Don’t get me wrong, my transitional government role was not without it’s own challenges. I had to get used to having a lot more ‘down time’ and learn how to be with myself without needing career achievement to bolster me. I had to let go of the huge ego boost I had built up for myself as a lawyer and take steps to detach my ‘real self’ from my ‘career self.’ I had to find my own self worth without the title of ‘lawyer’ and let go of some long held ideas about who I was. There were times when I was bored, periods when I didn’t feel like I was stretching myself and living up to my potential and times when I felt confused and without clear direction.
But I did learn and grow a lot, so much so, that I cultivated openness, discovered my soul career, married and created a life much richer and not just focused on work. It was here I was led to Life Coaching and began the journey of accreditation. It was also in this role that my son was born, and I was able to take generous paid maternity leave.
I also picked up some great tips about how to be grateful for the work we may find ourselves in - even if it is not our ideal fit, our dream job or career. I discovered the most powerful step we can take is to shift our perspective on what we have in our lives, and instead of looking for what is missing, incomplete or wrong - we can focus on the positive aspects and opportunities available to us in the moment. Because life really is one big transition period!
We can apply this philosophy to almost any aspect of our lives - but as we are dealing with the topic of career at the moment, let’s focus on our work lives:
My little family love getting away -
and simple holidays on the South Coast at a cabin owned by my hubby's family are both a pleasure and a necessity for us.
Limited mobile reception at the cabin, makes switching off a great deal easier. We are forced to connect in with ourselves, with each other and the bush surrounding us, which is a balm for the soul.
There are so many beautiful, wild and secluded beaches as well as dog friendly enclaves that allow us to paddle under the warm sun as our cavoodle takes on her greyhound persona and tears around the sand, occasionally splashing us with sea-water in her gleeful freedom.
A little bush track takes us from the cabin to Pretty Beach nestled in the National Park, and once we arrive and kick off our thongs to start to walk along the soft sand, our stress starts to ebb out from our bare feet. I encourage my son to call out to the ocean – “aaaahhhhhhh” and I can feel the tension seeping out of our bodies, engulfed by the massive, frothy waves.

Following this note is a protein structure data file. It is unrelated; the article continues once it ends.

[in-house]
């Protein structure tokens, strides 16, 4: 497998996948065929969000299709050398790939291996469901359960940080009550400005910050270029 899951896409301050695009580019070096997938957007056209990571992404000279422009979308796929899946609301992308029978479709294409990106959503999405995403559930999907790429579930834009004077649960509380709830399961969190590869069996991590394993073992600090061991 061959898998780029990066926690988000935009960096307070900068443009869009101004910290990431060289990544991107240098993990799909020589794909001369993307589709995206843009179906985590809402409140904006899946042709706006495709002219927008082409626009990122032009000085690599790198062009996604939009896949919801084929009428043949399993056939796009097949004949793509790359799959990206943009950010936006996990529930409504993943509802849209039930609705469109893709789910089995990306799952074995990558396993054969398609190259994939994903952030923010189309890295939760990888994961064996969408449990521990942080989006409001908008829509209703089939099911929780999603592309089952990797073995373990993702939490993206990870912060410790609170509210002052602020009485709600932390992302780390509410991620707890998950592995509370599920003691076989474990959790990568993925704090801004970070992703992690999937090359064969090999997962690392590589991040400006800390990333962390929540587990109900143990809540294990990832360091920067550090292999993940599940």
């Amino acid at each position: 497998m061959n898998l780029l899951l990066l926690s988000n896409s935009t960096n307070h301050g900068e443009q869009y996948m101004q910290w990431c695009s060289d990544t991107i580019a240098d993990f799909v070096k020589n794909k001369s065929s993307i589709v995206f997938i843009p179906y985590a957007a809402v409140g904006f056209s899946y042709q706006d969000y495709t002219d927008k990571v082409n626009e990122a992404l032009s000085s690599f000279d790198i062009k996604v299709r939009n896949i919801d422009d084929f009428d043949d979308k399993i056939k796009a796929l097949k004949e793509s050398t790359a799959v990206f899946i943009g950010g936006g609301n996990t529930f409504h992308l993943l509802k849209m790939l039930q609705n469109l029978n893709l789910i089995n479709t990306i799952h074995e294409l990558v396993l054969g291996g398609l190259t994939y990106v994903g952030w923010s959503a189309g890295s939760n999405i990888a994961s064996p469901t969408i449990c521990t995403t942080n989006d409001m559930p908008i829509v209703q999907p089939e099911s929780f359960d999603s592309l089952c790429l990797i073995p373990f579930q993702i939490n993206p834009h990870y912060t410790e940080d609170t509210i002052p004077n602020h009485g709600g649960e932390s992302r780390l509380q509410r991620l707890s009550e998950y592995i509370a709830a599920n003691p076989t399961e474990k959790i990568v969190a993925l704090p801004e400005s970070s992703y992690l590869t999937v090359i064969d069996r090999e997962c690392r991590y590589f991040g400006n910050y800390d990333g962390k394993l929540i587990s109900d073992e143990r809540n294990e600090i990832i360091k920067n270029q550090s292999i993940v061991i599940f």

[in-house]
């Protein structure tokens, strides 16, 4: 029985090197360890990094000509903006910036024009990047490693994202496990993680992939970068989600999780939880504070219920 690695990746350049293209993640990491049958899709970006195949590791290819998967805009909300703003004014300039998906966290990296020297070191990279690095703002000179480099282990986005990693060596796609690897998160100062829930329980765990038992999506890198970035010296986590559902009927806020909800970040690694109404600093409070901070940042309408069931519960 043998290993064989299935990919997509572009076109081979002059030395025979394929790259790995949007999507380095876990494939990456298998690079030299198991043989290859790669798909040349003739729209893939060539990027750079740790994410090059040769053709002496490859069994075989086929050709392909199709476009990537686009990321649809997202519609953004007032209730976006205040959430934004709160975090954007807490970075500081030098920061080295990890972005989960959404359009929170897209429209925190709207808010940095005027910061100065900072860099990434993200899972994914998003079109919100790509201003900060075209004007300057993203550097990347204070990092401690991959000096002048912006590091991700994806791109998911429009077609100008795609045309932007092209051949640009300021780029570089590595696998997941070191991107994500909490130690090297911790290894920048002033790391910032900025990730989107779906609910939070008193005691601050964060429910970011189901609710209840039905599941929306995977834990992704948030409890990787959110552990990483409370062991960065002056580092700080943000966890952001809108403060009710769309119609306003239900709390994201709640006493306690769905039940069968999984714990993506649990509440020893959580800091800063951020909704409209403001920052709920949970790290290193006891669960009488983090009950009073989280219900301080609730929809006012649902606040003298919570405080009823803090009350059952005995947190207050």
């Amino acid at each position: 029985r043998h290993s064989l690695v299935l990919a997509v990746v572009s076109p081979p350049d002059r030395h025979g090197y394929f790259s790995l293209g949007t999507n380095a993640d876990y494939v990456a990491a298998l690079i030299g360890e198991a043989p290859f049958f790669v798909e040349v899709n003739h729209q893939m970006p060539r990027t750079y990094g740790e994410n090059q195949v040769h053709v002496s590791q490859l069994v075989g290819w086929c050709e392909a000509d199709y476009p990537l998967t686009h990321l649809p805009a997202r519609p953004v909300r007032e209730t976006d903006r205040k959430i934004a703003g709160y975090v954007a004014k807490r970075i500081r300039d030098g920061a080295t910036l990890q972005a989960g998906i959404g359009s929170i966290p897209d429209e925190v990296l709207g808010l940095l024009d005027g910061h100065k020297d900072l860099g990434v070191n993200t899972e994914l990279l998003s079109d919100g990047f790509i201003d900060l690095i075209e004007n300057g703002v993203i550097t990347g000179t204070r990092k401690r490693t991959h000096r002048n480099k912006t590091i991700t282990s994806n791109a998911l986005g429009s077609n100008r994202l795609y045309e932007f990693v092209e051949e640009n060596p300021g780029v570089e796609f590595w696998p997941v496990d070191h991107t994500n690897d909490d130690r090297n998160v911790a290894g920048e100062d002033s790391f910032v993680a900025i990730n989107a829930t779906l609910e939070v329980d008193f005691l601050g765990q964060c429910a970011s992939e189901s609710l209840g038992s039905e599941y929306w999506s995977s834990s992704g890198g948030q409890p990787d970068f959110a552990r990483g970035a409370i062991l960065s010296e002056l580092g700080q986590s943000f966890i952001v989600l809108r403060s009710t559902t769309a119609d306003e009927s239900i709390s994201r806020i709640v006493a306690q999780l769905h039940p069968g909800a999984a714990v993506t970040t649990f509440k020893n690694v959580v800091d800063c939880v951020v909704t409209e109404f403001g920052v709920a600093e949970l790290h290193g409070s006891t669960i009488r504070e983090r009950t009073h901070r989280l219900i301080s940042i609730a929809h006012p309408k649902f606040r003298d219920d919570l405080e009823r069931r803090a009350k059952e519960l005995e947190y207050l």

We collect rocks along the shoreline as an Eagle soars overhead. The rock pools reveal starfish and bright red sea anemones - I can never pronounce this word so I let hubby explain what the creatures are to my son.
But our time away can also be a little confronting. Having space to be quiet can conjure feelings that may have been overlooked, which without distractions demand attention. I have been in busy juggle mode for such a long time, that even the daily pockets of self-time I carve out are seemingly not enough to address all of the transformations occurring.
I can feel some familiar emotions arise as we make our way to the mystical singing rocks. My stomach feels heavy, and throat constricted. 'It's ok,' I tell myself, 'let it out' and as we reach the edge any emerging tears are swallowed up by the power of the air whipping off the swell as the rocks sing their song.
We spend a lot of time in our homes - even if it’s just to sleep, our homes play an important role in our feelings of being grounded, safe and comfortable. When we have a home we can relax in, our ability to recharge and recalibrate is enhanced.
Have you ever stayed somewhere that felt heavy, dense or uncomfortable? Can you recall walking into a room after someone has had an argument and felt the tension in the air? Is there a place you can visualise that seemed somehow hostile, dark and uninviting - even if the space was big?